‘How do you eat an elephant’ is the age-old metaphorical business question. ‘One piece at a time’ is the answer. Big problems can be broken down into smaller ones, which can in turn be broken down again, until you get to a level where you can see your way to solutions. Project management and production assembly lines work on the same basis, although the concern is that the whole does not become less than the sum of the parts. In a recent development in IT security and business continuity, a similar divide and conquer strategy uses virtualisation to isolate individual IT activities instead of applying malware detection techniques to a system as a whole.
The technology for this virtualisation comes from IT vendor Bromium. It applies to sales systems using legacy software applications. The firm’s strategy is to admit that trying to detect or monitor all kinds of suspicious behaviour in a system is unrealistic. Instead, its vSentry software simply wraps up any ‘untrusted task’ in a ‘microVM’ or miniature virtual machine environment. When the task finishes, the miniature virtual machine is closed down and removed from the system. The advantage claimed for this approach is that it is universally applicable and therefore automatically covers all IT security threats.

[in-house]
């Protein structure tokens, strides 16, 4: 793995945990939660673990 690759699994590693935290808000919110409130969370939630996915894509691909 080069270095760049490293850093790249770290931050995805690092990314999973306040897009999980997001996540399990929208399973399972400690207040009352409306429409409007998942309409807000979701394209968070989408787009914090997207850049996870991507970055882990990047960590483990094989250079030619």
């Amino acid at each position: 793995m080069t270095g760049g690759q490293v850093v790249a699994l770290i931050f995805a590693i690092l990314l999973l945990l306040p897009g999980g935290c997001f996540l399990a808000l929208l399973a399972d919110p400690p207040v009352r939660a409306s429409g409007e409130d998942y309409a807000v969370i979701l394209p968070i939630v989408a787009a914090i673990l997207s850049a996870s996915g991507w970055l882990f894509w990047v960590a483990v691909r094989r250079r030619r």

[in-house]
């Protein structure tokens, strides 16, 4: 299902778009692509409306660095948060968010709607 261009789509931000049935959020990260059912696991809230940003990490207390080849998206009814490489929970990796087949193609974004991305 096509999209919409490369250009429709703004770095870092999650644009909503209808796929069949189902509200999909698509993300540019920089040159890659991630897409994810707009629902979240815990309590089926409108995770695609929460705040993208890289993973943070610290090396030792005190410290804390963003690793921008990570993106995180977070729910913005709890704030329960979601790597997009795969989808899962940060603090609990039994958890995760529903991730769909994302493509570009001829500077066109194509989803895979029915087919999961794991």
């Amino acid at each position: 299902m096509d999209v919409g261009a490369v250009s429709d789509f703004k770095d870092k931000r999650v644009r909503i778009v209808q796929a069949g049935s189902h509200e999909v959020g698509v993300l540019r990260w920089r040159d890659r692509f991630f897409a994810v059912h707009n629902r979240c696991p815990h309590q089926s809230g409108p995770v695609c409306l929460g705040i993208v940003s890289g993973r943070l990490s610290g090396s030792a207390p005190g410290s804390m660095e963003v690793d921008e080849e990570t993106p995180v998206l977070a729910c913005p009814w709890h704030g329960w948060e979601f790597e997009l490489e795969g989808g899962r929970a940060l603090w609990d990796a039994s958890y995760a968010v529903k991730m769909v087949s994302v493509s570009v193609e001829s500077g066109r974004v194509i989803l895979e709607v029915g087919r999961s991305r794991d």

By way of an analogy, if the entities concerned were shoppers themselves rather than the payments those shoppers were making, the physical equivalent would be to pair up each individual shopper with a shop security person – not a realistic approach for most establishments. However, information security (rather than IT security) measures in companies dealing with confidential customer health data for instance do indeed recommend that each external visitor is accompanied by a member of the company for the whole of the time the visitor remains on company premises. The next stage might be the creation of miniature security environments that systematically filter out any confidential information that could be seen by visitors – an application for Google Glasses, perhaps?